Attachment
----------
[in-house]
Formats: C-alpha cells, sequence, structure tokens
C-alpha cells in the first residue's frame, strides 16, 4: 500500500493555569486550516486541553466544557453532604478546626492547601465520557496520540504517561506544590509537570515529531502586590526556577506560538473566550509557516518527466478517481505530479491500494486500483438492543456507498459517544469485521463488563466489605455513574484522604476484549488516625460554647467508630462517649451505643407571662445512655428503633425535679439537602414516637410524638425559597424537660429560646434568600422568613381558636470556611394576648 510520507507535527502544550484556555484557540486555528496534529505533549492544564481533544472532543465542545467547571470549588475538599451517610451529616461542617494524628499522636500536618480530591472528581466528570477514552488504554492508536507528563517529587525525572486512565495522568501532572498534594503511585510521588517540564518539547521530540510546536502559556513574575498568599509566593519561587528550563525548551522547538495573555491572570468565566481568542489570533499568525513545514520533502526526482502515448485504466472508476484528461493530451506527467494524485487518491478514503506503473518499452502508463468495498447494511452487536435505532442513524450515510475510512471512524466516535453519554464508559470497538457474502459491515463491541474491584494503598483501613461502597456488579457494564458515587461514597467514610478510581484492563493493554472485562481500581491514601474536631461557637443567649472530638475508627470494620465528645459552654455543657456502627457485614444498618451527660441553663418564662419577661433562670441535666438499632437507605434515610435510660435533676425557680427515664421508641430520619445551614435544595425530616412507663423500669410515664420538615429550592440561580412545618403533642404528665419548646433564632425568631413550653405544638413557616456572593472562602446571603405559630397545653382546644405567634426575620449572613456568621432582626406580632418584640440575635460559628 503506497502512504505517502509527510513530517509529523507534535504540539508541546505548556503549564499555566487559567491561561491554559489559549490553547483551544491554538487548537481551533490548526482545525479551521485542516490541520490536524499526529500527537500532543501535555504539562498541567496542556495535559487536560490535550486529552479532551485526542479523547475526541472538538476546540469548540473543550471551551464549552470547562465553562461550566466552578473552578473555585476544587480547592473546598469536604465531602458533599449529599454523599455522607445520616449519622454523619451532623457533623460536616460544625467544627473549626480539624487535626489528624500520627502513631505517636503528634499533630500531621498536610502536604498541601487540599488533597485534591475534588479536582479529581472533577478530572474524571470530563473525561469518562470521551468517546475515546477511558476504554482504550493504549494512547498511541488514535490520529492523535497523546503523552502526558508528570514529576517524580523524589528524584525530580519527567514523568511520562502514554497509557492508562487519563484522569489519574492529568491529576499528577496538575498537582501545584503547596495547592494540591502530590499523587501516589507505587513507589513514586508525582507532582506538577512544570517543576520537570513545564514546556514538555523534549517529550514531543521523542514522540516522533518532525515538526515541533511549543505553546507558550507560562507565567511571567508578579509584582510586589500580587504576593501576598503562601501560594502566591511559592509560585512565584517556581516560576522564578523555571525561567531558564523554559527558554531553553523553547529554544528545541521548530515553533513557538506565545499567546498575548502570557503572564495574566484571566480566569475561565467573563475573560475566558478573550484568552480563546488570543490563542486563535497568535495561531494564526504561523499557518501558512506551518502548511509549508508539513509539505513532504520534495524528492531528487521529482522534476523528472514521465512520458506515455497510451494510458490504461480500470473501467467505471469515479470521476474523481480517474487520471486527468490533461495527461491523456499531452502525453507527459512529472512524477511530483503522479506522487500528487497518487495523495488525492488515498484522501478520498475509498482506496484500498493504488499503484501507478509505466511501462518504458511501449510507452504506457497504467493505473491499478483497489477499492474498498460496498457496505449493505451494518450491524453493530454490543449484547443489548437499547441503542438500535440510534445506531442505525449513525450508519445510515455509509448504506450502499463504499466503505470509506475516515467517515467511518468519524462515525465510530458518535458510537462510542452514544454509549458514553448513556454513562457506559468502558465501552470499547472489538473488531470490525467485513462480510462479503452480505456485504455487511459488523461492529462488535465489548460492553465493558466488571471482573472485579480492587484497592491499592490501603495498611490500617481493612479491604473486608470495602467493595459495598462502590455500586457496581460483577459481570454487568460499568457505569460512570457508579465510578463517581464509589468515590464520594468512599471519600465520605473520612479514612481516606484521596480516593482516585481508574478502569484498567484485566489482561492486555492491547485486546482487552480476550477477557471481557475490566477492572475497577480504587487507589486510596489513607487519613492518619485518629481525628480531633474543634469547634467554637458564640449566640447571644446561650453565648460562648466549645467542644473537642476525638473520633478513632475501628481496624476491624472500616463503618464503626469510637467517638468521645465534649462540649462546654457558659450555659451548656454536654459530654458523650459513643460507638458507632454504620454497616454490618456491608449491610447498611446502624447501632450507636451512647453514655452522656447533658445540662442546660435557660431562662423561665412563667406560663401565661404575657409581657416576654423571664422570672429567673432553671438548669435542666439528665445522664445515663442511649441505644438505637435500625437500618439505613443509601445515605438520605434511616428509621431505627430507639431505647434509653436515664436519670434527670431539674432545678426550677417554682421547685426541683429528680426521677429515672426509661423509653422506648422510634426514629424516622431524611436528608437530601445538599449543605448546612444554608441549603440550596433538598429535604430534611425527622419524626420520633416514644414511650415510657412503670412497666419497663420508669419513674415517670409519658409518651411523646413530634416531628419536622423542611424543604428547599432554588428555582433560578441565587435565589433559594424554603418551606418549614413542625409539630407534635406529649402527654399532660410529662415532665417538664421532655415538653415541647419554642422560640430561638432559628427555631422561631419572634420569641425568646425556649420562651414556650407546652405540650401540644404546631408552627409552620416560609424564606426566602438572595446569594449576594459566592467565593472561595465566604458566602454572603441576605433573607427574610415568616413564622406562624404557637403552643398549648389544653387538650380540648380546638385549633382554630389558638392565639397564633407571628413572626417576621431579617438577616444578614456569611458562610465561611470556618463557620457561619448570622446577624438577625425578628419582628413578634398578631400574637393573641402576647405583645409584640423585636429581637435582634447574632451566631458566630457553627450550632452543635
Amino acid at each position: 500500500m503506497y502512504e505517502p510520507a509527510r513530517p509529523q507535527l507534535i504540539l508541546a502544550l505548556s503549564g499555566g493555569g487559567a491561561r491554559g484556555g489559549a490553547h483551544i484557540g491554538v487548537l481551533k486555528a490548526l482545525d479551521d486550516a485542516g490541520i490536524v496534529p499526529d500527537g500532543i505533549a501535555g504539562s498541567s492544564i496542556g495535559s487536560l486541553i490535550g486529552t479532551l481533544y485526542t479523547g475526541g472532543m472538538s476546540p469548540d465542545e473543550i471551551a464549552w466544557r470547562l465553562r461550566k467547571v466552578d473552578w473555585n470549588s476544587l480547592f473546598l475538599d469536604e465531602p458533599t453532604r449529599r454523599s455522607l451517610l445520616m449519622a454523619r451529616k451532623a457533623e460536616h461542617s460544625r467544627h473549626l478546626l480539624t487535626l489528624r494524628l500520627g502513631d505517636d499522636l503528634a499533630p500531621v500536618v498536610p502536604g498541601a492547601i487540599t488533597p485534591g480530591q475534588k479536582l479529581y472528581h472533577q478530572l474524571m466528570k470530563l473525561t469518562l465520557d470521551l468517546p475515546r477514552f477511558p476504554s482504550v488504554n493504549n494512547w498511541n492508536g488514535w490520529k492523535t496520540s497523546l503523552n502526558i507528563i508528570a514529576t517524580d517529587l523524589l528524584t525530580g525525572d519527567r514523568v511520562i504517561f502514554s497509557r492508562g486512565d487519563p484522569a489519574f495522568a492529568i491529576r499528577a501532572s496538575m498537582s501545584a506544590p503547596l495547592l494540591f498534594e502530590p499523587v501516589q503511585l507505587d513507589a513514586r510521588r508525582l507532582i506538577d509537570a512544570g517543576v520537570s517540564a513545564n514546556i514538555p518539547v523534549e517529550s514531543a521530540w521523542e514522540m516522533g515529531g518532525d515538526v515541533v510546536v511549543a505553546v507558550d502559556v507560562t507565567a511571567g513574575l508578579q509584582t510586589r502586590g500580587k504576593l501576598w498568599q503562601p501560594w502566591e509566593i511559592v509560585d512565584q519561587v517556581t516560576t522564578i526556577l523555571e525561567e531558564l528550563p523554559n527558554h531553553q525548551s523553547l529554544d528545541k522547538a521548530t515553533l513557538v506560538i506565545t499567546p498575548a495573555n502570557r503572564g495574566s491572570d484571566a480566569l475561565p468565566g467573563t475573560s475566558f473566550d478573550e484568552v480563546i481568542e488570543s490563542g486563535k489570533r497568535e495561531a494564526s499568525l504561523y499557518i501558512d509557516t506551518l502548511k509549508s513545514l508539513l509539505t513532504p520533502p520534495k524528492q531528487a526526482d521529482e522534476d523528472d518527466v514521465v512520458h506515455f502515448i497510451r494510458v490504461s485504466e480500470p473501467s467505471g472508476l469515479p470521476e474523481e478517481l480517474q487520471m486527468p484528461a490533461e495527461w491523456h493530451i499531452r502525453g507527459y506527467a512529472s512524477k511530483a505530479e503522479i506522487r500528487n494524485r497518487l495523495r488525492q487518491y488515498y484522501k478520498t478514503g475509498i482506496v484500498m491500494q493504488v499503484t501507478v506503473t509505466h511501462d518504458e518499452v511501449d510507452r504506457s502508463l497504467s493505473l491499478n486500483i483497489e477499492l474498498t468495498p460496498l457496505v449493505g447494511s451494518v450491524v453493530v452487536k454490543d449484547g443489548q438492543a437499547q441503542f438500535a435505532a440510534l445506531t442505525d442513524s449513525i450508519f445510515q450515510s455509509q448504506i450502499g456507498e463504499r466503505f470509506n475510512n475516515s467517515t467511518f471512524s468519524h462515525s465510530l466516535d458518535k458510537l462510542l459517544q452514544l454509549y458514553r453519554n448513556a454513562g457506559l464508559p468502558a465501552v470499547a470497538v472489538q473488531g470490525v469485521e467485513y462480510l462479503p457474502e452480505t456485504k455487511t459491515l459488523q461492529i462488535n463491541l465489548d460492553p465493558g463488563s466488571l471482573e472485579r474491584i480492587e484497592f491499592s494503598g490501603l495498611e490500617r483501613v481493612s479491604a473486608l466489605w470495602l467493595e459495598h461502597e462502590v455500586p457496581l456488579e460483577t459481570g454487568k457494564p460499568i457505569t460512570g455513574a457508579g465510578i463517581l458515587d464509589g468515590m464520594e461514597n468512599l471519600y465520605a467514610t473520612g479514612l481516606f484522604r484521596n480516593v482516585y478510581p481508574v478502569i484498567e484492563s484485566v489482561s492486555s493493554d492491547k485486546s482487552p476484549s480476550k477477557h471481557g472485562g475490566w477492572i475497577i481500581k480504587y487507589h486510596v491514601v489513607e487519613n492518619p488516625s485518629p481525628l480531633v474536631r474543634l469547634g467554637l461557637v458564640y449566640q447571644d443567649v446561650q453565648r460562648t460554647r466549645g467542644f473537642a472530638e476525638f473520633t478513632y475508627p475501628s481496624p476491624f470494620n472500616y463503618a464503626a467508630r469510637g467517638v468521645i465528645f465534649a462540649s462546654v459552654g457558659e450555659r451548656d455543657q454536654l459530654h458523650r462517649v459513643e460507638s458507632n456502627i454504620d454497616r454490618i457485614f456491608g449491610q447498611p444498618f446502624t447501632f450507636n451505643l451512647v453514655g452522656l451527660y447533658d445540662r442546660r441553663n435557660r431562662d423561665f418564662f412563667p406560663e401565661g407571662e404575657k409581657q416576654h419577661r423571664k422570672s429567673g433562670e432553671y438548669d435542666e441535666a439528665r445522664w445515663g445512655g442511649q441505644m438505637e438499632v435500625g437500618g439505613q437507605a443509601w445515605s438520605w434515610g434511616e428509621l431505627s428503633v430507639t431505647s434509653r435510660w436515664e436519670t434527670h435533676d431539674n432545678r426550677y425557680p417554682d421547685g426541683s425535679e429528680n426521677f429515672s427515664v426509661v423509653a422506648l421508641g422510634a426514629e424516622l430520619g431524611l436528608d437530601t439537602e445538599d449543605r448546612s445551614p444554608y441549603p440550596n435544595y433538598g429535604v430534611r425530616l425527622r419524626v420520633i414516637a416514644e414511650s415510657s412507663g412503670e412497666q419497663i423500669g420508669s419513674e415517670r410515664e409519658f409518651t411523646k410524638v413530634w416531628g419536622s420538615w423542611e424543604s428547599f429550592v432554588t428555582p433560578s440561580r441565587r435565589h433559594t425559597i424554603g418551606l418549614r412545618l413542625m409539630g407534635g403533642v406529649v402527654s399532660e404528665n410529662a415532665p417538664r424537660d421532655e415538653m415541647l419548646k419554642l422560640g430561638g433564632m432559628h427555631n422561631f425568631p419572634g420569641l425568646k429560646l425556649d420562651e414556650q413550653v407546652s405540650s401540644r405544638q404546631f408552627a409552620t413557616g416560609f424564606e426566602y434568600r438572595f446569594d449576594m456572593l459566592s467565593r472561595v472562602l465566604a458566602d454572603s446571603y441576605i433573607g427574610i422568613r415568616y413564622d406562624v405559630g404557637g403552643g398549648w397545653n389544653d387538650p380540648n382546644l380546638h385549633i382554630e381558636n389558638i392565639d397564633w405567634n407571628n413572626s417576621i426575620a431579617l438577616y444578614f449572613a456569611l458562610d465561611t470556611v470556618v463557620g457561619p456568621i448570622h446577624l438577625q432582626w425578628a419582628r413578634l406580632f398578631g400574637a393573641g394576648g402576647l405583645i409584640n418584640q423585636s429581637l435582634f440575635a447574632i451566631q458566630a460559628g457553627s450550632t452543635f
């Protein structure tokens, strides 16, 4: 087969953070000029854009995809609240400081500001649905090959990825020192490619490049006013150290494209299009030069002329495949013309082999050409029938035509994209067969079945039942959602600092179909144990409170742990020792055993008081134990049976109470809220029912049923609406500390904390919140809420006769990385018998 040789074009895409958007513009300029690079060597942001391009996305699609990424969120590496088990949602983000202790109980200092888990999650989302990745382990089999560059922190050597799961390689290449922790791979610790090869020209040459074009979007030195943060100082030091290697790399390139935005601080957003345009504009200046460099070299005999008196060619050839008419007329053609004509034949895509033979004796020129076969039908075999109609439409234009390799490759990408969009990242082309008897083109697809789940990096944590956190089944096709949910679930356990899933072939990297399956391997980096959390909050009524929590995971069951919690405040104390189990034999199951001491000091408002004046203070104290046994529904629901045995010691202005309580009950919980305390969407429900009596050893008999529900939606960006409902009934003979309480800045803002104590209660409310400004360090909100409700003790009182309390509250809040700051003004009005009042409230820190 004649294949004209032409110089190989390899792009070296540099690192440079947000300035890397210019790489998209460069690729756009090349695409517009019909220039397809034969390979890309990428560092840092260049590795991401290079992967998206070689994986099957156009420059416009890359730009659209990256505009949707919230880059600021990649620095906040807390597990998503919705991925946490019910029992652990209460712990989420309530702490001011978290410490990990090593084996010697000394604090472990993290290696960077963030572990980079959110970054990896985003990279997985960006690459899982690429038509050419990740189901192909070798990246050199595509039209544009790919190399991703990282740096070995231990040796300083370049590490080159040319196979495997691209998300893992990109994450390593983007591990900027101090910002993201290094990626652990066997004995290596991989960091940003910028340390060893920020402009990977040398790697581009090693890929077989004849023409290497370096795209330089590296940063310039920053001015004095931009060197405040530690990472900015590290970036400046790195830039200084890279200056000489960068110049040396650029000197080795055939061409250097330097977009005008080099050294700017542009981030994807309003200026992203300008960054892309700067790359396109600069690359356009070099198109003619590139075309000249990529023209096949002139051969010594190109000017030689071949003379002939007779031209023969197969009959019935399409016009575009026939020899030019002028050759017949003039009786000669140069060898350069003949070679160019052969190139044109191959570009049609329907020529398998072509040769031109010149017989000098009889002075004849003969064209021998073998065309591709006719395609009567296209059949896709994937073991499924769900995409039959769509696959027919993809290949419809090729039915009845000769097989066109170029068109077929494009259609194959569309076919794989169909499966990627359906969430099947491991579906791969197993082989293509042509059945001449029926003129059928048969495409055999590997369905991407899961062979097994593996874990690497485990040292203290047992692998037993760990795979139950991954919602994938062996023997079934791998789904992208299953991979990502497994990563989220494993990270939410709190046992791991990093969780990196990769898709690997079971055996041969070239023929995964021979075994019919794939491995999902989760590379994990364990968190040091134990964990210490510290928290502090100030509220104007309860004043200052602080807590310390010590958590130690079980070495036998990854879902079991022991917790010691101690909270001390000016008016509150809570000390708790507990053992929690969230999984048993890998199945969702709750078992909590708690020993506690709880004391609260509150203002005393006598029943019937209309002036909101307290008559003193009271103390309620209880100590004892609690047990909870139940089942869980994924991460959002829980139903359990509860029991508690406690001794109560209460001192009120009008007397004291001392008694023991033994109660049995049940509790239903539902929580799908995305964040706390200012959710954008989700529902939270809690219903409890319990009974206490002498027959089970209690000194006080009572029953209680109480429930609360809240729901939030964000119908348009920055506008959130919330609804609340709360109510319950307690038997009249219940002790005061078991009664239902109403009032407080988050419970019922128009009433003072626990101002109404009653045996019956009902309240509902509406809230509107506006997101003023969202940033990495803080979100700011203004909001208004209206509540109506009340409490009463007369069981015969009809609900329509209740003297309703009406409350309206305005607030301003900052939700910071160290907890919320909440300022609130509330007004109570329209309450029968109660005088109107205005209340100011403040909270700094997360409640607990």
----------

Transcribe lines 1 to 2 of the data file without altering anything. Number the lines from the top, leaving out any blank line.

[in-house]
Formats: C-alpha cells, sequence, structure tokens